Serotonin and Food

Serotonin and Food

Food and Mood

As many know, there is a well-known and documented relationship between serotonin and food intake , as well as between diet and mood. Just think of the

widespread state of nervousness that accompanies the first few days of a strict diet, or the sense of well-being associated with taking it, and even before that, with the sight and perception of the aroma, chocolate or other particularly welcome foods.


What is Serotonin

Serotonin is a neurotransmitter that acts on different receptor subtypes, thus exhibiting a wide range of functions that influence an equally wide range of organic activities. Among all, serotonin is particularly known for the ability to promote good mood and tranquility, among other things by decreasing food intake. In reference to this last point, it is believed that serotonin:

  • determine an early onset of the satiety signal
  • reduce the palatability of food and the total amount of food ingested
  • reduce carbohydrate intake and increase protein intake ;
  • does not affect fat intake and meal frequency



It is no coincidence that agonist drugs of the serotonergic system – such as fluoxetine ( prozac ) – induce an immediate and significant decrease in food intake. These drugs are used in the treatment of depression , as – by increasing the levels of serotonin at the level of the nerve synapses – they improve the individual’s mood. They are also indicated in the treatment of bulimia nervosa, an eating disorder characterized by frequent binge eating , often compensated by self-induced vomiting or laxative abuse .

An agonist of the serotonergic system, fenfluramine, has long been used in the treatment of obesity , given its well-documented role in increasing serotonergic transmission and inducing satiety, both in humans and animals. Unfortunately, the marketing authorization was withdrawn in 1997, prompted by increasing reports of cases of pulmonary hypertension and heart valve disease .

Conversely, serotonergic antagonists – with an opposite effect compared to the previous ones, and as such used in the treatment of migraine – cause an increase in appetite.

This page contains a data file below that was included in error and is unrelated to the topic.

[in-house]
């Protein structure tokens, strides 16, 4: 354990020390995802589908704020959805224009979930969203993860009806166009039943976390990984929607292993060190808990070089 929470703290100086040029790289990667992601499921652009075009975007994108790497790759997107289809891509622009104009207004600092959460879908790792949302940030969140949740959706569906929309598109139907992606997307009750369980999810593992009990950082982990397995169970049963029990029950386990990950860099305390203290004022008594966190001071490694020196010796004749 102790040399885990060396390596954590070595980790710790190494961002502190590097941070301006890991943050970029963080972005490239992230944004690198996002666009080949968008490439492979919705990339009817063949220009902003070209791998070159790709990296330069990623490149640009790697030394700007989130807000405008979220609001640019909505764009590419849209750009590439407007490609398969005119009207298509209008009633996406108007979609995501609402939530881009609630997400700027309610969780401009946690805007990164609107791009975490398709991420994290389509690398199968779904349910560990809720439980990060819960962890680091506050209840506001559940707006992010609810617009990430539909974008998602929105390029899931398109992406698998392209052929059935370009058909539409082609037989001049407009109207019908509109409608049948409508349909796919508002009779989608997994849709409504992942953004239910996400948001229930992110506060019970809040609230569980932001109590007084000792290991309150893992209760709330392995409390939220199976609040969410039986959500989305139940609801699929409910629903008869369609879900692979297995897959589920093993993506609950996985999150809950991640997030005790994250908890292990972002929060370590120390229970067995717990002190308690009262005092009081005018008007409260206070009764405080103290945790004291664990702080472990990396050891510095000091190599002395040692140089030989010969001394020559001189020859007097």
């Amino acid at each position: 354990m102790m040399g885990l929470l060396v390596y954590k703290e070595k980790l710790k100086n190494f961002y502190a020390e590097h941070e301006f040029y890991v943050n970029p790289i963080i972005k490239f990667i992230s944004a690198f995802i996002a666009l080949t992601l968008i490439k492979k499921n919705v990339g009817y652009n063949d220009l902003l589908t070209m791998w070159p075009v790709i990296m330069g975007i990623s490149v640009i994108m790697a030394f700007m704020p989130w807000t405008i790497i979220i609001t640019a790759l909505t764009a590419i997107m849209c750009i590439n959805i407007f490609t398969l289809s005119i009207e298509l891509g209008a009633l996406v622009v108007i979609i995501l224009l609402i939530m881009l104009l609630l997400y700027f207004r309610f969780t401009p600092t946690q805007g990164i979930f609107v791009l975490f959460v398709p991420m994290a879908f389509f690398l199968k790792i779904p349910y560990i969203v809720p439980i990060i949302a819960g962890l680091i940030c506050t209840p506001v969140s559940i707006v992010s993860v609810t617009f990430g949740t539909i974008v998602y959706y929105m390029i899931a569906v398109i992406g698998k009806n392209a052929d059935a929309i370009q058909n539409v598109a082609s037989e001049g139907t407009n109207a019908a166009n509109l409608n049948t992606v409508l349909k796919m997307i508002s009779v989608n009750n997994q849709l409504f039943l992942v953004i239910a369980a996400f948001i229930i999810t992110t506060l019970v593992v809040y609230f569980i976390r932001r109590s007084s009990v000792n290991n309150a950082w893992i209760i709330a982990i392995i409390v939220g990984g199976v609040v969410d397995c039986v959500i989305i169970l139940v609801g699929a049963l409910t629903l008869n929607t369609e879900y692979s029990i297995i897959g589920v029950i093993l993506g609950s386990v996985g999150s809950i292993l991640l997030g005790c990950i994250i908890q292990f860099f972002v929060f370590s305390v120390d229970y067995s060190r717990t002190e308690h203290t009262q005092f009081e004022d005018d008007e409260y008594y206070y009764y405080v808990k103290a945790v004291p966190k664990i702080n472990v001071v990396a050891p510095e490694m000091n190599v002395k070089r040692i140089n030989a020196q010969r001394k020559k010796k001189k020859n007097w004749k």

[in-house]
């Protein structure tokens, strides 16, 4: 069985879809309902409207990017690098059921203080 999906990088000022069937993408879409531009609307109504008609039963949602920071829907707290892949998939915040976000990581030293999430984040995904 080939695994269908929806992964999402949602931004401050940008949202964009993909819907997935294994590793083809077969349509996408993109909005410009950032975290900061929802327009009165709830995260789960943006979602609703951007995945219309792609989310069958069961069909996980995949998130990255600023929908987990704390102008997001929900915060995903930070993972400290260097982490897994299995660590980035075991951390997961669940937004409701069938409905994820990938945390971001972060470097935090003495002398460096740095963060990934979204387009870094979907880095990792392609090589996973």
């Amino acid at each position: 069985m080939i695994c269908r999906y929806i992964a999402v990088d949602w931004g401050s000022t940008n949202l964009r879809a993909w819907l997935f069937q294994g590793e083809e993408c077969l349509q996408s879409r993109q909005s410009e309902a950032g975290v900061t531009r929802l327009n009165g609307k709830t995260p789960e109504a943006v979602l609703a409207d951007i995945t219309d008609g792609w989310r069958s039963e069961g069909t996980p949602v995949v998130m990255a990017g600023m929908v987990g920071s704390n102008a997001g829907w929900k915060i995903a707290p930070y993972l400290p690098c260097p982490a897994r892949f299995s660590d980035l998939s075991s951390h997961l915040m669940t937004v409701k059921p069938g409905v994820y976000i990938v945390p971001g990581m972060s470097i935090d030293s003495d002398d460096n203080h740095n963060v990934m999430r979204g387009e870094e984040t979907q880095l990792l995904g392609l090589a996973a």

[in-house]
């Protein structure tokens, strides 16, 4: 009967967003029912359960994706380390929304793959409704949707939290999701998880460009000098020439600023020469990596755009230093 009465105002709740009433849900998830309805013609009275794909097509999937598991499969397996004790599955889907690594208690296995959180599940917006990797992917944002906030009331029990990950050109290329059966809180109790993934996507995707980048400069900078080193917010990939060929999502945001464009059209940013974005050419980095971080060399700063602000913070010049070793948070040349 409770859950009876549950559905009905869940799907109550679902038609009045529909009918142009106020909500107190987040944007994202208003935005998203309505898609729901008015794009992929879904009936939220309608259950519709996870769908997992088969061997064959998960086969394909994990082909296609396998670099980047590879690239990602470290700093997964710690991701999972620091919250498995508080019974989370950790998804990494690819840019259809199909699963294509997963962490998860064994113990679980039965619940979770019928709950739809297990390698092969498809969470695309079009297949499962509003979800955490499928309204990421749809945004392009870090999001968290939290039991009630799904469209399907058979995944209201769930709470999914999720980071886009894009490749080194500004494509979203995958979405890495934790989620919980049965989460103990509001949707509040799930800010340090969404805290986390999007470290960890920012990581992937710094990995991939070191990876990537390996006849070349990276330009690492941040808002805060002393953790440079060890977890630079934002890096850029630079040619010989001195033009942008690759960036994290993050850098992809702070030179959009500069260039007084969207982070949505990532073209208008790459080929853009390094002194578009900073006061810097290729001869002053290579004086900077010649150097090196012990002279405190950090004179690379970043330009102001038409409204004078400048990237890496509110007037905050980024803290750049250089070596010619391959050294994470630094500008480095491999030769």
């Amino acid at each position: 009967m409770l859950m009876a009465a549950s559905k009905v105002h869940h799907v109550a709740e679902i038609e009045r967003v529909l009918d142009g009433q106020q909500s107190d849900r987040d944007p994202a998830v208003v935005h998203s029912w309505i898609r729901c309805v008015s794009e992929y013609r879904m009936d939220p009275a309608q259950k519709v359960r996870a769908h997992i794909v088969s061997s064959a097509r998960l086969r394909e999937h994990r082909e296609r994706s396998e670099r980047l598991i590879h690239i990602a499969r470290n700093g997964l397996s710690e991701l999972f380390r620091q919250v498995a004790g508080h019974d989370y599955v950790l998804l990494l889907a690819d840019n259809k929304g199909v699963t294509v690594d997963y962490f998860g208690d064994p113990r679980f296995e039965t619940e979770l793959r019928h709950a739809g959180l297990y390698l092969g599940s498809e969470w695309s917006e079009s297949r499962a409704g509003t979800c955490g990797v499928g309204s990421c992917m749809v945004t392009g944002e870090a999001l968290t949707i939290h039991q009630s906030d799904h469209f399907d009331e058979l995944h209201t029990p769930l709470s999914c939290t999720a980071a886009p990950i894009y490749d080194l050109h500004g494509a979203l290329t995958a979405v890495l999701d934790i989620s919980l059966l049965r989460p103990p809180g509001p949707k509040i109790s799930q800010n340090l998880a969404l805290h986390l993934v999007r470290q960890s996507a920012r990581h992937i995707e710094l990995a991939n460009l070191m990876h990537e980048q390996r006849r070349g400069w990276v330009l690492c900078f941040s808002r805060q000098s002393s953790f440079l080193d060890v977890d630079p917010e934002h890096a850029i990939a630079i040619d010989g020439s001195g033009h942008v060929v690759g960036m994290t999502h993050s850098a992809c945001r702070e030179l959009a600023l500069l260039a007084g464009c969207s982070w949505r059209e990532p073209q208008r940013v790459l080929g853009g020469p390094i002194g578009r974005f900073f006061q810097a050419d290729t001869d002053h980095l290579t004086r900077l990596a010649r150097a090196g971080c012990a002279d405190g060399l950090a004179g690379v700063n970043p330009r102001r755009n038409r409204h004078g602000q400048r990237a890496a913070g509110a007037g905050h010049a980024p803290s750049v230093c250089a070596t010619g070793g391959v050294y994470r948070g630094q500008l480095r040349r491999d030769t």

How it works

Serotonin suppresses food intake by interacting mainly with a particular type of post-synaptic receptors, concentrated in the lateral extreme of the ventro-medial hypothalamic nucleus. Its anorectic action may also be linked to the reduction of the synthesis and release of neuropeptide Y, which increases the search for food, especially carbohydrates .

For the same reason, the brain concentration of serotonin can be modified with the choice of food; for example, foods high in simple sugars and tryptophan, such as chocolate, increase serotonin levels. It is therefore completely physiological and natural to look for foods rich in sugars when the mood is low and one is looking for serenity and tranquillity. However, the protracted introduction of high glycemic index carbohydrates creates insulin resistance , a situation which predisposes to type II diabetes and more generally to a dysmetabolic picture indicated by the name of syndrome X or metabolic. Among the various consequences there is also an obsessive need to introduce sugars (carbohydrate craving), due to a transient increase in serotonin, determined precisely by insulin , which improves mood.


Increase it with Food

To increase serotonin levels with food, without running the risk of gaining weight, it is necessary to eat low-calorie foods, rich in tryptophan but low in other amino acids such as leucine and phenylalanine . Unfortunately, this characteristic is only partially satisfied by some fruits, such as papayas , bananas and dates .

Another way to increase serotonin levels is to practice physical activity, since the muscles mainly use branched-chain amino acids , saving more tryptophan (see the article: branched-chain amino acids and central fatigue ).

These strategies are contraindicated in the presence of migraine, since in such circumstances elevating serotonin levels would contribute to further aggravate the problem.



In mild mood disorders it is also possible – subject to medical consent – to resort to the specific integration of tryptophan, or better still of its derivative 5-hydroxytryptophan , present in foods in negligible quantities. This amino acid derivative, capable of crossing the blood-brain barrier , is proposed as an antidepressant, a valid aid against insomnia ( serotonin can be converted into melatonin ) and anorectic ( appetite inhibitor , especially the excessive need for sweet foods) .



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